Lovelace captures spirit of broken girls

Derby Roan, Editor in Chief

Not all tragedies are good books.

I know most of the classics are tragedies, and yes, they are so impactful because they are sad. But, many tragedies lack substance beyond emotion.

‘The Princess Saves Herself in This One’ is not one of those tragedies. Despite how horrible the events of the book are, author Amanda Lovelace manages to paint them with hope and delicacy.

Not all poetry is good.

A lot of it loses the plot in its vagueness or oversimplifies to the point that all elegance is lost.

‘The Princess Saves Herself in This One’ is not one of those poetry books. Lovelace somehow walks the line between letting the reader fill the blank space and making sure there are definite bounds of blank space to fill. It’s modern poetry at its best.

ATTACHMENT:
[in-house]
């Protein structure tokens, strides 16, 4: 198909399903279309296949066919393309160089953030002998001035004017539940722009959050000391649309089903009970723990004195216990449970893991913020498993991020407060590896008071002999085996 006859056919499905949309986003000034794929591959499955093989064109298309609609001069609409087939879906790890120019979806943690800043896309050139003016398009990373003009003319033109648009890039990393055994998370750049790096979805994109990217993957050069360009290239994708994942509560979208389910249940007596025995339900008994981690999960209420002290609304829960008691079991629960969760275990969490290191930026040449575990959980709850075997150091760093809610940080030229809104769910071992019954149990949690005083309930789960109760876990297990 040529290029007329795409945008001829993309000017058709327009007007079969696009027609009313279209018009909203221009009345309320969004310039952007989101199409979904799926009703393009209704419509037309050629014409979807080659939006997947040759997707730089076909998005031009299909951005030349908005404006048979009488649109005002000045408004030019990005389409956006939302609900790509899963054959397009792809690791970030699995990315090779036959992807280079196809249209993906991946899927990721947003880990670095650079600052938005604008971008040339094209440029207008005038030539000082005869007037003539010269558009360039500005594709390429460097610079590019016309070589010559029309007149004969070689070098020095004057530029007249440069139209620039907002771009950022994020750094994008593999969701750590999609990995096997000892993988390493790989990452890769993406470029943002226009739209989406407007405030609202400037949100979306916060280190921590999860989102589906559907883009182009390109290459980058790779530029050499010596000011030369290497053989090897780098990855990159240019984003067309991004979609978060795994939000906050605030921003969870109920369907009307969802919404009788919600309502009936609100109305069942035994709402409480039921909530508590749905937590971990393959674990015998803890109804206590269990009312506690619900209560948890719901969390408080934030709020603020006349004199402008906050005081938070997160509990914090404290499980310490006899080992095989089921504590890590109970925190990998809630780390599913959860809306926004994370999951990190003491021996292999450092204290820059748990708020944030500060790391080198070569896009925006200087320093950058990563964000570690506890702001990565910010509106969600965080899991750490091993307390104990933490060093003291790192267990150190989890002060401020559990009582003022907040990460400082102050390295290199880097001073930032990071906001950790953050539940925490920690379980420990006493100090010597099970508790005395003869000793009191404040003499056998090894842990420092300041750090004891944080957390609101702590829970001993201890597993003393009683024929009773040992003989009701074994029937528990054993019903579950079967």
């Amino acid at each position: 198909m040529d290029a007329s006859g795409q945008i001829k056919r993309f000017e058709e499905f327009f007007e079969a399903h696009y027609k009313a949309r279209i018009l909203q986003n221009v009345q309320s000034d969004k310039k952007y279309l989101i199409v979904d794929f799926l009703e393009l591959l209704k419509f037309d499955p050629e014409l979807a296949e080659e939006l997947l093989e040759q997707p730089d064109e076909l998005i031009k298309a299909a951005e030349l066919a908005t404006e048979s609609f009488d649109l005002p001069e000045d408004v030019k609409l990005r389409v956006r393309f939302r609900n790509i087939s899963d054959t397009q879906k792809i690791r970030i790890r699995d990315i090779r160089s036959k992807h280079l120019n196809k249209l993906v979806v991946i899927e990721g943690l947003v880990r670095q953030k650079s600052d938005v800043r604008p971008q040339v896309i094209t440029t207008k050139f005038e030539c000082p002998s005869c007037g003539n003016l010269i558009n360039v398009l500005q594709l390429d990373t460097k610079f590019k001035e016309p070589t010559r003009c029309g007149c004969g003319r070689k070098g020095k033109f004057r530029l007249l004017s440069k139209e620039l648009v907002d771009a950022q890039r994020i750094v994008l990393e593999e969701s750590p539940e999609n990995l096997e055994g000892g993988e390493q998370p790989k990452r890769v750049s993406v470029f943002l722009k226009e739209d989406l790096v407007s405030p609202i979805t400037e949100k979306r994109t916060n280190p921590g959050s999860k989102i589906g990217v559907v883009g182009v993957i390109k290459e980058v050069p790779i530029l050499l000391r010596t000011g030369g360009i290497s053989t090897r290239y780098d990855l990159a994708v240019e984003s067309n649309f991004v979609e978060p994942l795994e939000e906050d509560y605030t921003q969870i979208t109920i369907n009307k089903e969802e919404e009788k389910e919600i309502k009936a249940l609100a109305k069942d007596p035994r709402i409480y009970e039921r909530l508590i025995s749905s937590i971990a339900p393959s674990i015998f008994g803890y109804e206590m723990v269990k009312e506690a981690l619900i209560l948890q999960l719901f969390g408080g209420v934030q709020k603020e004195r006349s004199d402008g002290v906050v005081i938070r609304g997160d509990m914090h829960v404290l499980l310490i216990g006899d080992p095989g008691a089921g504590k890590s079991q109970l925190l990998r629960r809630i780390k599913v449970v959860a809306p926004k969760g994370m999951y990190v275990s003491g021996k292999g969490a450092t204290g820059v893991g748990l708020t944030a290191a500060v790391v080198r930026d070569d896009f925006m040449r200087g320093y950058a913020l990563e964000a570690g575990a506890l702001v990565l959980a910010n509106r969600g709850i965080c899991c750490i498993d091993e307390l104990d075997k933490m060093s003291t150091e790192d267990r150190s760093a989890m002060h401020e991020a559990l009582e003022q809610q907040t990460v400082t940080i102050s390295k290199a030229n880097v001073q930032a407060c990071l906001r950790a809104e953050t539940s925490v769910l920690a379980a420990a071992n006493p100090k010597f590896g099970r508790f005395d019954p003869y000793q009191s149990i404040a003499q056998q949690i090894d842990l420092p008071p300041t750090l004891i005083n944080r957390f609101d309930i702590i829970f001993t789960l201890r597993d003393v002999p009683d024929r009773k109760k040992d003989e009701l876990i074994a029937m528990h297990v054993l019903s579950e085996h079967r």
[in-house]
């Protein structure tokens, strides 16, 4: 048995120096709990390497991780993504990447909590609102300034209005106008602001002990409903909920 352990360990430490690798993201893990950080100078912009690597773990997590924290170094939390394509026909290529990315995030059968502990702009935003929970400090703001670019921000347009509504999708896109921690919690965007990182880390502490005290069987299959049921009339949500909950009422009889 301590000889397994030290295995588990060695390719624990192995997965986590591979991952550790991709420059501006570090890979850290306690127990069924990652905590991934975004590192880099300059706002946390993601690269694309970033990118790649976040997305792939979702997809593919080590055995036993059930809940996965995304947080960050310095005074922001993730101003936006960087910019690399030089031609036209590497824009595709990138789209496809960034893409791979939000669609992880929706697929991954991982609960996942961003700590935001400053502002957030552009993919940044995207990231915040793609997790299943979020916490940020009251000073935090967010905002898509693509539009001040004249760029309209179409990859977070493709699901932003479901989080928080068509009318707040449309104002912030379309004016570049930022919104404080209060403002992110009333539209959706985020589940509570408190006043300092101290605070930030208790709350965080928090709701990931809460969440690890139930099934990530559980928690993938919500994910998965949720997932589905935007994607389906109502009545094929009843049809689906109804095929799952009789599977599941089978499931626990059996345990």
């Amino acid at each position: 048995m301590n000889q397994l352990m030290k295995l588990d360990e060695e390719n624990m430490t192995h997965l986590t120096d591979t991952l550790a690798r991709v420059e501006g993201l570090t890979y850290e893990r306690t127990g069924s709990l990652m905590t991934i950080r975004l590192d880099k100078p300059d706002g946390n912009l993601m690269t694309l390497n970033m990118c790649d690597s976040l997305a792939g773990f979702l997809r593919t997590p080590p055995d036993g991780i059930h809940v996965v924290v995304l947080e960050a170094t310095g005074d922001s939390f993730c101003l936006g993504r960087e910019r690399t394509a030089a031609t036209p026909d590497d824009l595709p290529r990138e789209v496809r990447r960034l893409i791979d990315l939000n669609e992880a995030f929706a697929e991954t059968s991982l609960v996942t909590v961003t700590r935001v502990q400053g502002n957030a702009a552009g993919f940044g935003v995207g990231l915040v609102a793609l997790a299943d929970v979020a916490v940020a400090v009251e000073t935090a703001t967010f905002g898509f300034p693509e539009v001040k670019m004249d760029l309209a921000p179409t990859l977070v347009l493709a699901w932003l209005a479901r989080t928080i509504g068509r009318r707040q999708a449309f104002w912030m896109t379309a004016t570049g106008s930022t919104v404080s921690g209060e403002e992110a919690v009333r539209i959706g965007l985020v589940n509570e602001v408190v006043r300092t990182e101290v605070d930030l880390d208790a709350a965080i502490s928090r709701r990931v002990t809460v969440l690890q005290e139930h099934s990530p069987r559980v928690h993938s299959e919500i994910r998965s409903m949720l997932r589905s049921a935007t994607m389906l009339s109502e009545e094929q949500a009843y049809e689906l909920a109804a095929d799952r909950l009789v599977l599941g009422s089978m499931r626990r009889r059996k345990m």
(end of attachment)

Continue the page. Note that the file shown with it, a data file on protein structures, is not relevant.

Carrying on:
If you like sad things, if you like short things, if you like romance, if you like independence, if you have ever hurt… This is a book for you. Though it’s a tale of terrible loss and pain, it’s also a tale of overcoming. It’s a reminder of a struggle, but a beacon of hope.

Most importantly, it sends the message that we don’t have to rely on other to recover from whatever struggle we’ve endured. Instead, it’s a message that we can overcome any struggle on our own. We can slay our own dragons.

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